HOUSTON — This holiday season will be unlike any other in recent history with the world grappling with a pandemic and COVID-19 cases spiking in many parts of the United States, including Texas.
The safer way to celebrate the holidays
Doctors, epidemiologists, scientists and politicians have all advised that people should not put grandma at risk and stay home for this holiday season. But for those who do choose to gather, they have been given a lot of advice about staying safe and healthy, including:
- If you must stay indoors, open as many windows as possible
- Otherwise, all celebrations, gatherings and eating should take place outside
- Wear masks and stay six feet apart
- If attending a gathering, only eat your Thanksgiving meal with people within your household at a safe distance from others - after that, put your mask back on before joining others to socialize
To properly heed some of this advice, the weather must be nice. As opposed to our northern neighbors, the generally-mild Texas fall and winter climate is in our favor.
So what is Houston's Thanksgiving weather looking like for 2020?
KHOU 11 Meteorologist Chita Craft says we are in the middle of a series of cool fronts and showers, with moderate to heavy showers expected the first half of the weekend. This is much-needed rain because parts of our area are getting into drought-like conditions.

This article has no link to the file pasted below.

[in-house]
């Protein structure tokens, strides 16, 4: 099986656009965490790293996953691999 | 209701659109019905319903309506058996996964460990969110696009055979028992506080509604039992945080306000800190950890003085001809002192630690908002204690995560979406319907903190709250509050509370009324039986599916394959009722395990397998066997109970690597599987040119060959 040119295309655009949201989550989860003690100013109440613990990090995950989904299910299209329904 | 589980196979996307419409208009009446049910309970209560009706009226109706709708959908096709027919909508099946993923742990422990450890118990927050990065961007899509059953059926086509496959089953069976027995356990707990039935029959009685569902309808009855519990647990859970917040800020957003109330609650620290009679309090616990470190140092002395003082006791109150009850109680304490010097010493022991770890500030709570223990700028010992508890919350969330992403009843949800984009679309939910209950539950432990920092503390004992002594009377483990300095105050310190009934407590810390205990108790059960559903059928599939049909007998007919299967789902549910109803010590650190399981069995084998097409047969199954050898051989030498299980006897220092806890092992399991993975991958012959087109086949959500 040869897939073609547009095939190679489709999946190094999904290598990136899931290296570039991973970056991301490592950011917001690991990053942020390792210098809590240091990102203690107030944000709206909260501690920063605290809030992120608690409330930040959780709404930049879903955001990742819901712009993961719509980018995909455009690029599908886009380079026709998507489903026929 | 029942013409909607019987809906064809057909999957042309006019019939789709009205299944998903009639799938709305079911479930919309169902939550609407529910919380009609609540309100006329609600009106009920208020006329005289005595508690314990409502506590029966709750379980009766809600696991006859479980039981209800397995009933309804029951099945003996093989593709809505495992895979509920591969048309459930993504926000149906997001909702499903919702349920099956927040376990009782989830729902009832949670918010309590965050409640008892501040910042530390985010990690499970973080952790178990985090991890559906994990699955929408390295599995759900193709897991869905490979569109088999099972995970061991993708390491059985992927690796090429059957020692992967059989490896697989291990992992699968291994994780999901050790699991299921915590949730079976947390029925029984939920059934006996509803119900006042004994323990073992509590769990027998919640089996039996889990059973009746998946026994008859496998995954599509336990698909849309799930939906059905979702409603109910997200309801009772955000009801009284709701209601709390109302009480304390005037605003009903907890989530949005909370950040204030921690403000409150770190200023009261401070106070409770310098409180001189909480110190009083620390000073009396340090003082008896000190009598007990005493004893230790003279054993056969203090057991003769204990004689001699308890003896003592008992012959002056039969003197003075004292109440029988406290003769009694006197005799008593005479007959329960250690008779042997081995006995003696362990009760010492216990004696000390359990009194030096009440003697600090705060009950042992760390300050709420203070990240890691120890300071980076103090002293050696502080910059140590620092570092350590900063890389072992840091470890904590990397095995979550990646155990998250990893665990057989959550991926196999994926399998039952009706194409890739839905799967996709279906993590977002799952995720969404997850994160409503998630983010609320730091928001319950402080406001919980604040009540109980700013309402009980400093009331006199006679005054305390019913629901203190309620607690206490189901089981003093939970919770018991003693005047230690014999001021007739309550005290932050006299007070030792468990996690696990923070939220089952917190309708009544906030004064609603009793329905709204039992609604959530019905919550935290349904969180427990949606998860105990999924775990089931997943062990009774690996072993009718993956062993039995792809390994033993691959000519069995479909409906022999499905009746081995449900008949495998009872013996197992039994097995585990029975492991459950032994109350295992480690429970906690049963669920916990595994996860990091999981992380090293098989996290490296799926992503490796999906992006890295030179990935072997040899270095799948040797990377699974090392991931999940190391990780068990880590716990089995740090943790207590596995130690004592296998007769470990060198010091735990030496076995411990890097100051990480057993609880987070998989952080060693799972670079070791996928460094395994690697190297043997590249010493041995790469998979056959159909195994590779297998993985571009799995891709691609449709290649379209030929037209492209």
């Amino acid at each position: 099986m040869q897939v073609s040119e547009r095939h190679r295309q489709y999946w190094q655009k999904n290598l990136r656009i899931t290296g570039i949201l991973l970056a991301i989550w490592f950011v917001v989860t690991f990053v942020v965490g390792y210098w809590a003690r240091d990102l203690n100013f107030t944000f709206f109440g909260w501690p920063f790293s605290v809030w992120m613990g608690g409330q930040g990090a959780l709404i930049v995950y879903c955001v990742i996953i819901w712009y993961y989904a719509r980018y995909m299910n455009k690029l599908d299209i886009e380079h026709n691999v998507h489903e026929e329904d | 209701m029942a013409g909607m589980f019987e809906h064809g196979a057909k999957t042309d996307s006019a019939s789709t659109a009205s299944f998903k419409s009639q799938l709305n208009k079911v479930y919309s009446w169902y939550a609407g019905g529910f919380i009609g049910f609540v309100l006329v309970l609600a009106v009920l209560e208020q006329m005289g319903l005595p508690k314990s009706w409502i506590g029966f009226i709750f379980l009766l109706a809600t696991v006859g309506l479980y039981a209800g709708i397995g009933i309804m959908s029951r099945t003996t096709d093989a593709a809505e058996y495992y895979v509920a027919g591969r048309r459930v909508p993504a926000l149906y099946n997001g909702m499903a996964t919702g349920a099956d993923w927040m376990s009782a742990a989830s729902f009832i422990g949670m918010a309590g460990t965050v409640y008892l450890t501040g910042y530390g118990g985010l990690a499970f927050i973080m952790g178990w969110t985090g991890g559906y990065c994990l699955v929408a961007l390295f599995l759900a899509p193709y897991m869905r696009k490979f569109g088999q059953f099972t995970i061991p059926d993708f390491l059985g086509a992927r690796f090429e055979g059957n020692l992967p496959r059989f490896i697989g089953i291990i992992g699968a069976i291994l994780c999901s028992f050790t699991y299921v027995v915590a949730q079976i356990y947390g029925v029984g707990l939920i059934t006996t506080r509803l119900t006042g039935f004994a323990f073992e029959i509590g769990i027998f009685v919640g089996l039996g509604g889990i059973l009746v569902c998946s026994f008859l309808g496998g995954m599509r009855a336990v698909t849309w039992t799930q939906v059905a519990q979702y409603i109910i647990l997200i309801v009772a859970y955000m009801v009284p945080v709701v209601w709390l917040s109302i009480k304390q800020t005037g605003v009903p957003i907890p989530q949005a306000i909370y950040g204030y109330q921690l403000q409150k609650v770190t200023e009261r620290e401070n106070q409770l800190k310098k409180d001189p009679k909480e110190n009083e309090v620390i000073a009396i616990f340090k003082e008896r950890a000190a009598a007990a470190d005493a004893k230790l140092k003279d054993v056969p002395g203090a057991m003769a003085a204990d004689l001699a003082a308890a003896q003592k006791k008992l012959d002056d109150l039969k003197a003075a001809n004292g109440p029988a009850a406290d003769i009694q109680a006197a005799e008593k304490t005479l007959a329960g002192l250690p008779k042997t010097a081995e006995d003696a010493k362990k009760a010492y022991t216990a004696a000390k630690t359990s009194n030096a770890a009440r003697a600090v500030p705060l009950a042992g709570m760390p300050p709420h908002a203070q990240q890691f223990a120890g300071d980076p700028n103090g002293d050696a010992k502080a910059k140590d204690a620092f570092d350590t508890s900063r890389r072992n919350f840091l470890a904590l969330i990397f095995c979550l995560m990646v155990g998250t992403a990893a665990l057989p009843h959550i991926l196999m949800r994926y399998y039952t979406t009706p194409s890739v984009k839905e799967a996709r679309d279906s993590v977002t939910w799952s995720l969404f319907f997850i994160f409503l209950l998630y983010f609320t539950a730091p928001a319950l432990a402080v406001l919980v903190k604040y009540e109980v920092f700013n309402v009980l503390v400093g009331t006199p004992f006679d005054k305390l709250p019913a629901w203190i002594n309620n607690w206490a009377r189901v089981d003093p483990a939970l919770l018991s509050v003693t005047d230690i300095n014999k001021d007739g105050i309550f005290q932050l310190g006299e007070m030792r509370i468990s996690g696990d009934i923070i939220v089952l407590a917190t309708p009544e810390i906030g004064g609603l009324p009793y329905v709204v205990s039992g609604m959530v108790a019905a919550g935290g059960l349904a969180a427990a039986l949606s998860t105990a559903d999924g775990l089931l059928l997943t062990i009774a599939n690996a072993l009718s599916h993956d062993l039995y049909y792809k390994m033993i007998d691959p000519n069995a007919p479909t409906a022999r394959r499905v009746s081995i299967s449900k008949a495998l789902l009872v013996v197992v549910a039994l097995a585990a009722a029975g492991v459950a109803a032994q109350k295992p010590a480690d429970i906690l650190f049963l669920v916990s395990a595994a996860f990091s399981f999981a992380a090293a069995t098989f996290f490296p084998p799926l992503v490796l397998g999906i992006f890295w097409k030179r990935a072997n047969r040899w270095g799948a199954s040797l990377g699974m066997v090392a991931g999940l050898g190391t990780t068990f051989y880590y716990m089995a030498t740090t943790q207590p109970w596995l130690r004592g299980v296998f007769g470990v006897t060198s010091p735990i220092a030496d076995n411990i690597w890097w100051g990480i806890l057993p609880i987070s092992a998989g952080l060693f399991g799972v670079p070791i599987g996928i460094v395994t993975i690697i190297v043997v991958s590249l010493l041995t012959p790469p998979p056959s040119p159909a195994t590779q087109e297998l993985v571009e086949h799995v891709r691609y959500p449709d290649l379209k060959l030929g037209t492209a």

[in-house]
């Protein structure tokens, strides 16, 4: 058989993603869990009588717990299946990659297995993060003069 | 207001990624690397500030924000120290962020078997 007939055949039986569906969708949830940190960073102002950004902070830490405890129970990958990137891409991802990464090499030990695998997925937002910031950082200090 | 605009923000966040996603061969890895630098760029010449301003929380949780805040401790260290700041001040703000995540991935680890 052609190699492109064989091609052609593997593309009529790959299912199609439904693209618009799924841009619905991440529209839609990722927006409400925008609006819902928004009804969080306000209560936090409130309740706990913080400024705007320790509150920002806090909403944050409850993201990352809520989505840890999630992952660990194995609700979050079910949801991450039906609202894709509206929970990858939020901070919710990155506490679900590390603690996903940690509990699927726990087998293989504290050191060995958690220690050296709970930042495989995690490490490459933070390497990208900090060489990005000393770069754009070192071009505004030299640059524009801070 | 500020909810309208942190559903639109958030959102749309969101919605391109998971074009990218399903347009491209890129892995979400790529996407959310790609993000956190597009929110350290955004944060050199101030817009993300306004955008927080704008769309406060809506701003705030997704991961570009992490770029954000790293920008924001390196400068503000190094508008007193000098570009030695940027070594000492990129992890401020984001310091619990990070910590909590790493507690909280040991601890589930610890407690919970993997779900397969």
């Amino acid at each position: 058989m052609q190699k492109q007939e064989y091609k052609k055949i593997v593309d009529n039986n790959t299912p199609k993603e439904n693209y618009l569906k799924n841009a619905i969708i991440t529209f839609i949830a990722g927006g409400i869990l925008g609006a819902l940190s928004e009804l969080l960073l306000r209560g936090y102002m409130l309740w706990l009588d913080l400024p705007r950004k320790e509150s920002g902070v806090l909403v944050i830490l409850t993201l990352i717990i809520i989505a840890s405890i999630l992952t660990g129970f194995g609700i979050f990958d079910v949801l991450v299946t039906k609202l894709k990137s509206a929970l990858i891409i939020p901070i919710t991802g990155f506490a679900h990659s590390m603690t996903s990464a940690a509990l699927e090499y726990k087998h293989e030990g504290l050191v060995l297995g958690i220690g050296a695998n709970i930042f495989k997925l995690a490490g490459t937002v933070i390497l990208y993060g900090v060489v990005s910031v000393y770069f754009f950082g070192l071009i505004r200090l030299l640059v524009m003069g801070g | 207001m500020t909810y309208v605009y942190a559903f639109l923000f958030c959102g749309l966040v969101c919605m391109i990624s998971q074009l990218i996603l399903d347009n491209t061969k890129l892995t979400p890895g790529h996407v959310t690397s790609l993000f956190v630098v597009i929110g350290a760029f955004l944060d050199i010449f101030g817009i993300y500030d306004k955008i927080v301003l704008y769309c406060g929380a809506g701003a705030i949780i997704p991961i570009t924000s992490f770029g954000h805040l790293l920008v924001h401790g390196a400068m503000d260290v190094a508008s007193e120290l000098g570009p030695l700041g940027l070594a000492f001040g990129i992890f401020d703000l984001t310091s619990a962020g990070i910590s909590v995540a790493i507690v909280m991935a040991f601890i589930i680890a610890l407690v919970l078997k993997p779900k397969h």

The good news is on Thursday, Thanksgiving Day, there will be a break in the rain. The afternoon won't be "perfect" as our temps will still climb into the upper-70s with humidity expected, but at least it won't be rainy or freezing cold.
Looking at the 7-day below, you will see all that rain we have been talking about:
Chita says we shouldn't worry about flooding, although showers Friday and Saturday could be heavy. As long as it is spread out enough, we shouldn't have to worry about high water except perhaps isolated spots of street flooding in the usual problematic areas.
Next week, it's looking much cooler across Southeast Texas with temps easily in the 40s and 50s — maybe even the upper-30s in the overnight hours. Just north of Houston we could see our first freezing temps of the season: